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We make war that we may live in peace.
Whoso sheddeth man's blood, by man shall his blood be shed.
Bible Genesis ix. 6.
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The Distinguished Flying Medal Register: Second World War:


D.F.M. named to: CONRISH, DONALD MERVIN. Can/R. 102446 Sergeant, R.C.A.F., No. 179 Sqn.

L.G. 23/11/43/ Sorties 36. Pilot. Air2/5020.

As Captain of a searchlight-fitted Wellington, Sergeant Cornish has located and attached two enemy submarines on successive patrols. His first attack was carried out in the Mediterranean on the night of 22nd Oct, 1943, and was pressed home with gallantry and determination in the face of enemy fire, his aircraft being hit in both wings, tail and one engine. Despite this, his attack was accurately delivered and the enemy submarine was observed to be stopped as a result. On his next patrol on the night of 25th October, 1943, Sergeant Cornish located another enemy submarine and again pressed home his attack in the face of heavy enemy fire. His aircraft was hit in the tail plane. The precision and accuracy with which Sergeant Cornish delivered his attack damaged the enemy submarine to such an extent that it was unable to submerge. Later intelligence proved that the submarine had been destroyed and that the survivors from the U-Boat had been landed at a Spanish port after being picked up by a Spanish trawler. In recognition of this and the gallantry and determination with which this N.C.O. has carried out his attacks, it is recommended that he be given an immediate award.

26th October, 1943.

Remarks by Station Commander:

"This N.C.O. has shown skill and determination to find and destroy the enemy. He has been rewarded by two attacks on consecutive patrols. On eash occasion, he carried out an excellent attck in the face of enemy fire, his second being a confirmed "Kill". It is strongly recommended that his fine performance be reward with the immediate award of the D.F.M.

On 24th October 1943, a Leigh Light Wellington of 179 SQN RAF (SGT D M Cornish RCAF) got a radar return West of Porto. Cornish homed in and circled to make an accurate attack, illuminating the boat and dropping 6 D/Cs. U-566 replied with gunfire however her usual luck against aircraft had run out. Despite damaging the Wellington, U-566's props and rudder were out of action. KL Hornkhol ordered the boat abandoned, and the crew left in good order. Meanwhile low fuel forced the Wellington to depart. U-566 was scuttled at 0430. The Spanish fishing boat Fina rescued the entire crew and brought them in to Vigo. By 31st October the crew had travelled by rail back to Brest.

A Wellington Mk.IA, rather battered and without guns in its turrets

German 37mm and 20mm anti-aircraft cannon on a Type VIIC U-Boat.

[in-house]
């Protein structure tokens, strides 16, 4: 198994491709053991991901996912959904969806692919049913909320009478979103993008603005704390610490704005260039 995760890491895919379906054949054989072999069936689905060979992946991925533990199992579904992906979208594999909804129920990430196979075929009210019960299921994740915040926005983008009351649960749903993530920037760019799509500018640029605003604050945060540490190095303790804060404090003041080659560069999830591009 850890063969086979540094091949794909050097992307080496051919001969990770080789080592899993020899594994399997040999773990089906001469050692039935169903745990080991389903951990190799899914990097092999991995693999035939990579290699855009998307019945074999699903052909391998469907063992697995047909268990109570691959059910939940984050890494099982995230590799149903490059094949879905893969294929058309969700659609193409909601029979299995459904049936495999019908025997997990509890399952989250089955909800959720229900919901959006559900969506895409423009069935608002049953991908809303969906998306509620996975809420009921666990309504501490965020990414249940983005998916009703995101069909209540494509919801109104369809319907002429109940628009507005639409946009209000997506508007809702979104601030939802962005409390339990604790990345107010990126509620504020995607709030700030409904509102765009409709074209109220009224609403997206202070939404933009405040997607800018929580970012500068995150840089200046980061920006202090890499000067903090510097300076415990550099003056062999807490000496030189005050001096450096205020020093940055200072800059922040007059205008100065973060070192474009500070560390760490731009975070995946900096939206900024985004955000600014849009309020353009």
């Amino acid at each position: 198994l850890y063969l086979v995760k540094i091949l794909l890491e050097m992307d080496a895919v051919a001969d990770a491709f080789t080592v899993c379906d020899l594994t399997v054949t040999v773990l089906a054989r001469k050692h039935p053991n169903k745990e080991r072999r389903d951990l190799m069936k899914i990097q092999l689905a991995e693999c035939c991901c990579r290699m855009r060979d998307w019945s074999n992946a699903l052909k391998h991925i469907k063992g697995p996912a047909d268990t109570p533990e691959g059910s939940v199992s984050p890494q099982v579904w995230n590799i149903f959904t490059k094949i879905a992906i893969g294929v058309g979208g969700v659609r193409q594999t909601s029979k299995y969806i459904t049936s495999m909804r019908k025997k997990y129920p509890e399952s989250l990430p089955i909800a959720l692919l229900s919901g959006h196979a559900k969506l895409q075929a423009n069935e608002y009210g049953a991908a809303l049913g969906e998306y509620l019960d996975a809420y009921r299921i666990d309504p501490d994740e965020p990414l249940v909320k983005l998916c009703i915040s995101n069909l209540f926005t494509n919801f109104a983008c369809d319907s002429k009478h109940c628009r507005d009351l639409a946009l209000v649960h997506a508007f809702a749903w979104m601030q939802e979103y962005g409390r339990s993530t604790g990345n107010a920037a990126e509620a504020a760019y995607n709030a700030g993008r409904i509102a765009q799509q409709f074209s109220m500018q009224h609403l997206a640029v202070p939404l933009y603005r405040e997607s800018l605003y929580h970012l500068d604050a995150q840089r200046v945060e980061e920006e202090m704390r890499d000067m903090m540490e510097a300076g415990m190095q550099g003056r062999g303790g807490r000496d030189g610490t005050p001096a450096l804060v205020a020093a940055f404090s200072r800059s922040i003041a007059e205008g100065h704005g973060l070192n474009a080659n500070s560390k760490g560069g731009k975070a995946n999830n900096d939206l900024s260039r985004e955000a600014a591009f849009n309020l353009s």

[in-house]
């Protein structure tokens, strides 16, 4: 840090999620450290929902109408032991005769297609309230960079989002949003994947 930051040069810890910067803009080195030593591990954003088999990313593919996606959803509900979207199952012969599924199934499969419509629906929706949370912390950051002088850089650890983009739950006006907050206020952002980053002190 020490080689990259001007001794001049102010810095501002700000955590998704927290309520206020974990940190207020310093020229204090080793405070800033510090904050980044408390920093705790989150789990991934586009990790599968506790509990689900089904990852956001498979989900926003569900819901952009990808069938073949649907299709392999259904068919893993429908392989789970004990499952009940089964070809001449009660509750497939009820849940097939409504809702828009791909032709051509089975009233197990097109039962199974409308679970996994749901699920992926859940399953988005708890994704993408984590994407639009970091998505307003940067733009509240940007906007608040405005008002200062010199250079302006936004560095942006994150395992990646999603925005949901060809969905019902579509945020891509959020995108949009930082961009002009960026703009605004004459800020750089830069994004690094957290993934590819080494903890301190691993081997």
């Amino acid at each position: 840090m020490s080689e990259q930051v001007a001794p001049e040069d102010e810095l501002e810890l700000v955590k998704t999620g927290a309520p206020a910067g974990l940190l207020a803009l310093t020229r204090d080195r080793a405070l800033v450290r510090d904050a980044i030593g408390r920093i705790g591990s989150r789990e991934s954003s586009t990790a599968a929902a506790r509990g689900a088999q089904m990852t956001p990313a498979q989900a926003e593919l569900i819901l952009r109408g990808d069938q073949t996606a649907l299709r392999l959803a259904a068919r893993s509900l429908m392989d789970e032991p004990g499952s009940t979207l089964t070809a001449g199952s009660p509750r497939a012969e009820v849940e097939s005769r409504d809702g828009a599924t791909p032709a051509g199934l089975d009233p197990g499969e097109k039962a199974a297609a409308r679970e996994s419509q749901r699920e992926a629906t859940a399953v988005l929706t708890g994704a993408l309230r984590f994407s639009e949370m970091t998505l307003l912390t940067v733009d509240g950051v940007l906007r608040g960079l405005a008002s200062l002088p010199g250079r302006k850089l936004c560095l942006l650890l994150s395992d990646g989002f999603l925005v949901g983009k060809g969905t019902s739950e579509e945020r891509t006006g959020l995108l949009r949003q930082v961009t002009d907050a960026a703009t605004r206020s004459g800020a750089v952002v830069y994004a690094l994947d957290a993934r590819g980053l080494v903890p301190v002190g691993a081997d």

The Wellington was designed in the early 1930s, to meet specification B.9/32 for what was then called a "heavy" bomber. It used the geodetic construction method, developed by Barnes Wallis, in which the airframe was constructed as a metal network, and covered with fabric. This method had proven its value in the earlier Wellesley long-range bomber. The prototype made its first flight on 15 June 1936. Without nose and tail gun turrets, and with a different tailfin, the prototype looked very different from the production aircraft.

In October 1938 the first Wellingtons were delivered to No.9 Squadron. They had 1050hp Bristol Pegasus XVIII engines, Vickers gun turrets in the nose and tail, and a retractable Nash & Thompson belly turret. In 1939 deliveries of the Mk.IA began, which had powered Nash & Thompson turrets instead of the Vickers units. In the Mk.IC the belly turret was deleted, and two beam guns were installed. The Mk.II had 1145hp Rolls-Royce Merlin X engines, in anticipation of a shortage of Pegasus engines; but in reality there was a shortage of Merlins. The Mk.III had 1370hp Bristol Hercules III or XI engines, and had an usefully improved performance. The Mk.IV had Pratt & Whitney R-1830-S3C4G Twin Wasp engines.

The Mk.V and Mk.VI were high-altitude versions, equipped with a primitive pressure cabin, but their performance was disappointing, and they did not enter combat. The Mk.VII was cancelled, and the final bomber version was the Mk.X, with Hercules VI or XVI engines. The Mk.X also had a light alloy instead of a mild steel construction, so that the structure was stronger and lighter. The first Mk.X was delivered in July 1942.

Typically, the Wellington had a crew of five or six, including pilot, radio operator, navigator, and gunners. The wing had a single spar and two auxiliary spars, and was constructed in three sections. The upper and lower surfaces were geodetic panels. The fuselage was built up from panels with a geodetic construction, attached each other and to six main frames. The geodetic construction was very resistant to combat damage. The six fuel tanks held 750 imperial gallons; an extra 250 gallon tank could be carried in the bomb bay.